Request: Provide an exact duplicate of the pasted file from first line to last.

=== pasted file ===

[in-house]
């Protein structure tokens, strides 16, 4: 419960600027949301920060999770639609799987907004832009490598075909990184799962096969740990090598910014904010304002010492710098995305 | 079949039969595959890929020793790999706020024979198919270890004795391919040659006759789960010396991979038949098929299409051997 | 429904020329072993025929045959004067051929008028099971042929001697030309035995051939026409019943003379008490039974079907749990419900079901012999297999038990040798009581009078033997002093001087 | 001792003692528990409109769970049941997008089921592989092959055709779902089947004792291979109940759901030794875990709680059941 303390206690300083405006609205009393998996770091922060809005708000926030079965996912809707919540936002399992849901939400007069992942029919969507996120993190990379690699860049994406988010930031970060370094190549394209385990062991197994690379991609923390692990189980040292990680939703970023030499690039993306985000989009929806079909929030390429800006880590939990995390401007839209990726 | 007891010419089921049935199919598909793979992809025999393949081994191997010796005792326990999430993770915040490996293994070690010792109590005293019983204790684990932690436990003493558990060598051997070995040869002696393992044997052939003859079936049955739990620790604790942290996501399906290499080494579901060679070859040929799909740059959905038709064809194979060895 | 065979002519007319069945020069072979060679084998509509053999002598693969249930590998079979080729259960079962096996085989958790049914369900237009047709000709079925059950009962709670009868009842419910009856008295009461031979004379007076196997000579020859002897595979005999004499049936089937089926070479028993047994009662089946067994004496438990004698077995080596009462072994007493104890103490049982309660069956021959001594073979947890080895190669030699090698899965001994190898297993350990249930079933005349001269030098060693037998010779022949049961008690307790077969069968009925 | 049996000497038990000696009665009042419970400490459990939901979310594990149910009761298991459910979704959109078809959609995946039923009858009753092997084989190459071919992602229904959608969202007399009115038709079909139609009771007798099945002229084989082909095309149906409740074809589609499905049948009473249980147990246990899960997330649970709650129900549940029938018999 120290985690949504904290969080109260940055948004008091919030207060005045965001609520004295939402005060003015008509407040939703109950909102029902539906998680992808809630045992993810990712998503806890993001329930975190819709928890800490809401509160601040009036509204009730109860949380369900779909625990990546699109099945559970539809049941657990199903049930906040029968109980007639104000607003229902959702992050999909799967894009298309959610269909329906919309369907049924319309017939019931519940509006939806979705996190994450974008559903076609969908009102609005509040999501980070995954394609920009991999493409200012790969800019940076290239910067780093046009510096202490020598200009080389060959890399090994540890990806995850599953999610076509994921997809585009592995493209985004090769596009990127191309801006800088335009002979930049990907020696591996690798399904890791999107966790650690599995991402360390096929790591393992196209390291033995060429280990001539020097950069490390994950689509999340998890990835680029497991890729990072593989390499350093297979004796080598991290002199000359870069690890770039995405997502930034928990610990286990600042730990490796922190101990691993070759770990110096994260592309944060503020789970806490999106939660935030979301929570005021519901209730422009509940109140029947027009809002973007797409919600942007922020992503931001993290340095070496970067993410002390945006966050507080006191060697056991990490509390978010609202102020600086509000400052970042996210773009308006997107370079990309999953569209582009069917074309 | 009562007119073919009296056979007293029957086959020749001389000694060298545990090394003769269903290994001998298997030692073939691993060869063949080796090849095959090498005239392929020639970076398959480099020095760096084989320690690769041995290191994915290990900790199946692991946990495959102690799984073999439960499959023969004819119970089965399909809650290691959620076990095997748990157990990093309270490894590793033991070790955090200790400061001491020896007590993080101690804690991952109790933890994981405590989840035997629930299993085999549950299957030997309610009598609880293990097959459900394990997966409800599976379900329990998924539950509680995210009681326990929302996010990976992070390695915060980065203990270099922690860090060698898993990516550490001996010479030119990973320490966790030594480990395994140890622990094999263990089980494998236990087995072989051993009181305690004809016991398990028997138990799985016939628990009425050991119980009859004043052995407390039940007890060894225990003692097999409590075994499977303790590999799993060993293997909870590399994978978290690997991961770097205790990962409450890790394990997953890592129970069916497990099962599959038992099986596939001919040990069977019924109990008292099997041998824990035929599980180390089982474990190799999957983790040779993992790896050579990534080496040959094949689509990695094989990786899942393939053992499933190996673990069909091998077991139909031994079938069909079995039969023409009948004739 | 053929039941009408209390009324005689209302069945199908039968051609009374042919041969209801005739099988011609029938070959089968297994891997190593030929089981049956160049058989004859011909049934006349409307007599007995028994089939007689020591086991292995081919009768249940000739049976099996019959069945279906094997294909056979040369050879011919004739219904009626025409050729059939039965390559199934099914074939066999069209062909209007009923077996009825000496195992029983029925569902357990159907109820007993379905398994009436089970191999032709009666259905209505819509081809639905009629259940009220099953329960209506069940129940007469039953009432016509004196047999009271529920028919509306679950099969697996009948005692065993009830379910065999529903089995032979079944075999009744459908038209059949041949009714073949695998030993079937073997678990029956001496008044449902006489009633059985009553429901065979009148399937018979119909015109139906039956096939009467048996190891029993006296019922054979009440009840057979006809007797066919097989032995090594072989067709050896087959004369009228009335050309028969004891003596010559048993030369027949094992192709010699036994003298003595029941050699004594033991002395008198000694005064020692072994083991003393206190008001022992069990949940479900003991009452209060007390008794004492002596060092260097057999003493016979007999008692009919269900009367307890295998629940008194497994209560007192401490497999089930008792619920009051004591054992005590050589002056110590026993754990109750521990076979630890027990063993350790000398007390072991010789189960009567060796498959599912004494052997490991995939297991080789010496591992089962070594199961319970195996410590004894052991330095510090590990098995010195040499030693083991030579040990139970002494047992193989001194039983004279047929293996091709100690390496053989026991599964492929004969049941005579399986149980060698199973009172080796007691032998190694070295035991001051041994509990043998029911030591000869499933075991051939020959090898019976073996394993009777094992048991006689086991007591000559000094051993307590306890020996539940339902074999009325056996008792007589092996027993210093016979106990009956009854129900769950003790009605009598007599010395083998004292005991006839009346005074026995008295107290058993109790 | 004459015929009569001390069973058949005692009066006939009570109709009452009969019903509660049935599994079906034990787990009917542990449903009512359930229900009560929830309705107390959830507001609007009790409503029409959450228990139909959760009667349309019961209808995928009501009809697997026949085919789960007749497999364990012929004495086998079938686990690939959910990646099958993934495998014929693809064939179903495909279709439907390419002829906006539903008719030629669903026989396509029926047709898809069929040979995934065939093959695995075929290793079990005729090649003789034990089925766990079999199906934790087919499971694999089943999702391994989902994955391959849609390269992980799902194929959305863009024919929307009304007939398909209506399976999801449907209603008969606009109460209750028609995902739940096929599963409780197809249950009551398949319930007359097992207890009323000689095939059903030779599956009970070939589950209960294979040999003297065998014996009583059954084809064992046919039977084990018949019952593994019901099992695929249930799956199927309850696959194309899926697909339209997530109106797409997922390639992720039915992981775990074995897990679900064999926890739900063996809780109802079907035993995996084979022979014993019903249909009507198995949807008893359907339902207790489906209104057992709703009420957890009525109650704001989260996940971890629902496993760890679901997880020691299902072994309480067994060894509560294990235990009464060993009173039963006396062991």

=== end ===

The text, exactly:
[in-house]
């Protein structure tokens, strides 16, 4: 419960600027949301920060999770639609799987907004832009490598075909990184799962096969740990090598910014904010304002010492710098995305 | 079949039969595959890929020793790999706020024979198919270890004795391919040659006759789960010396991979038949098929299409051997 | 429904020329072993025929045959004067051929008028099971042929001697030309035995051939026409019943003379008490039974079907749990419900079901012999297999038990040798009581009078033997002093001087 | 001792003692528990409109769970049941997008089921592989092959055709779902089947004792291979109940759901030794875990709680059941 303390206690300083405006609205009393998996770091922060809005708000926030079965996912809707919540936002399992849901939400007069992942029919969507996120993190990379690699860049994406988010930031970060370094190549394209385990062991197994690379991609923390692990189980040292990680939703970023030499690039993306985000989009929806079909929030390429800006880590939990995390401007839209990726 | 007891010419089921049935199919598909793979992809025999393949081994191997010796005792326990999430993770915040490996293994070690010792109590005293019983204790684990932690436990003493558990060598051997070995040869002696393992044997052939003859079936049955739990620790604790942290996501399906290499080494579901060679070859040929799909740059959905038709064809194979060895 | 065979002519007319069945020069072979060679084998509509053999002598693969249930590998079979080729259960079962096996085989958790049914369900237009047709000709079925059950009962709670009868009842419910009856008295009461031979004379007076196997000579020859002897595979005999004499049936089937089926070479028993047994009662089946067994004496438990004698077995080596009462072994007493104890103490049982309660069956021959001594073979947890080895190669030699090698899965001994190898297993350990249930079933005349001269030098060693037998010779022949049961008690307790077969069968009925 | 049996000497038990000696009665009042419970400490459990939901979310594990149910009761298991459910979704959109078809959609995946039923009858009753092997084989190459071919992602229904959608969202007399009115038709079909139609009771007798099945002229084989082909095309149906409740074809589609499905049948009473249980147990246990899960997330649970709650129900549940029938018999 120290985690949504904290969080109260940055948004008091919030207060005045965001609520004295939402005060003015008509407040939703109950909102029902539906998680992808809630045992993810990712998503806890993001329930975190819709928890800490809401509160601040009036509204009730109860949380369900779909625990990546699109099945559970539809049941657990199903049930906040029968109980007639104000607003229902959702992050999909799967894009298309959610269909329906919309369907049924319309017939019931519940509006939806979705996190994450974008559903076609969908009102609005509040999501980070995954394609920009991999493409200012790969800019940076290239910067780093046009510096202490020598200009080389060959890399090994540890990806995850599953999610076509994921997809585009592995493209985004090769596009990127191309801006800088335009002979930049990907020696591996690798399904890791999107966790650690599995991402360390096929790591393992196209390291033995060429280990001539020097950069490390994950689509999340998890990835680029497991890729990072593989390499350093297979004796080598991290002199000359870069690890770039995405997502930034928990610990286990600042730990490796922190101990691993070759770990110096994260592309944060503020789970806490999106939660935030979301929570005021519901209730422009509940109140029947027009809002973007797409919600942007922020992503931001993290340095070496970067993410002390945006966050507080006191060697056991990490509390978010609202102020600086509000400052970042996210773009308006997107370079990309999953569209582009069917074309 | 009562007119073919009296056979007293029957086959020749001389000694060298545990090394003769269903290994001998298997030692073939691993060869063949080796090849095959090498005239392929020639970076398959480099020095760096084989320690690769041995290191994915290990900790199946692991946990495959102690799984073999439960499959023969004819119970089965399909809650290691959620076990095997748990157990990093309270490894590793033991070790955090200790400061001491020896007590993080101690804690991952109790933890994981405590989840035997629930299993085999549950299957030997309610009598609880293990097959459900394990997966409800599976379900329990998924539950509680995210009681326990929302996010990976992070390695915060980065203990270099922690860090060698898993990516550490001996010479030119990973320490966790030594480990395994140890622990094999263990089980494998236990087995072989051993009181305690004809016991398990028997138990799985016939628990009425050991119980009859004043052995407390039940007890060894225990003692097999409590075994499977303790590999799993060993293997909870590399994978978290690997991961770097205790990962409450890790394990997953890592129970069916497990099962599959038992099986596939001919040990069977019924109990008292099997041998824990035929599980180390089982474990190799999957983790040779993992790896050579990534080496040959094949689509990695094989990786899942393939053992499933190996673990069909091998077991139909031994079938069909079995039969023409009948004739 | 053929039941009408209390009324005689209302069945199908039968051609009374042919041969209801005739099988011609029938070959089968297994891997190593030929089981049956160049058989004859011909049934006349409307007599007995028994089939007689020591086991292995081919009768249940000739049976099996019959069945279906094997294909056979040369050879011919004739219904009626025409050729059939039965390559199934099914074939066999069209062909209007009923077996009825000496195992029983029925569902357990159907109820007993379905398994009436089970191999032709009666259905209505819509081809639905009629259940009220099953329960209506069940129940007469039953009432016509004196047999009271529920028919509306679950099969697996009948005692065993009830379910065999529903089995032979079944075999009744459908038209059949041949009714073949695998030993079937073997678990029956001496008044449902006489009633059985009553429901065979009148399937018979119909015109139906039956096939009467048996190891029993006296019922054979009440009840057979006809007797066919097989032995090594072989067709050896087959004369009228009335050309028969004891003596010559048993030369027949094992192709010699036994003298003595029941050699004594033991002395008198000694005064020692072994083991003393206190008001022992069990949940479900003991009452209060007390008794004492002596060092260097057999003493016979007999008692009919269900009367307890295998629940008194497994209560007192401490497999089930008792619920009051004591054992005590050589002056110590026993754990109750521990076979630890027990063993350790000398007390072991010789189960009567060796498959599912004494052997490991995939297991080789010496591992089962070594199961319970195996410590004894052991330095510090590990098995010195040499030693083991030579040990139970002494047992193989001194039983004279047929293996091709100690390496053989026991599964492929004969049941005579399986149980060698199973009172080796007691032998190694070295035991001051041994509990043998029911030591000869499933075991051939020959090898019976073996394993009777094992048991006689086991007591000559000094051993307590306890020996539940339902074999009325056996008792007589092996027993210093016979106990009956009854129900769950003790009605009598007599010395083998004292005991006839009346005074026995008295107290058993109790 | 004459015929009569001390069973058949005692009066006939009570109709009452009969019903509660049935599994079906034990787990009917542990449903009512359930229900009560929830309705107390959830507001609007009790409503029409959450228990139909959760009667349309019961209808995928009501009809697997026949085919789960007749497999364990012929004495086998079938686990690939959910990646099958993934495998014929693809064939179903495909279709439907390419002829906006539903008719030629669903026989396509029926047709898809069929040979995934065939093959695995075929290793079990005729090649003789034990089925766990079999199906934790087919499971694999089943999702391994989902994955391959849609390269992980799902194929959305863009024919929307009304007939398909209506399976999801449907209603008969606009109460209750028609995902739940096929599963409780197809249950009551398949319930007359097992207890009323000689095939059903030779599956009970070939589950209960294979040999003297065998014996009583059954084809064992046919039977084990018949019952593994019901099992695929249930799956199927309850696959194309899926697909339209997530109106797409997922390639992720039915992981775990074995897990679900064999926890739900063996809780109802079907035993995996084979022979014993019903249909009507198995949807008893359907339902207790489906209104057992709703009420957890009525109650704001989260996940971890629902496993760890679901997880020691299902072994309480067994060894509560294990235990009464060993009173039963006396062991």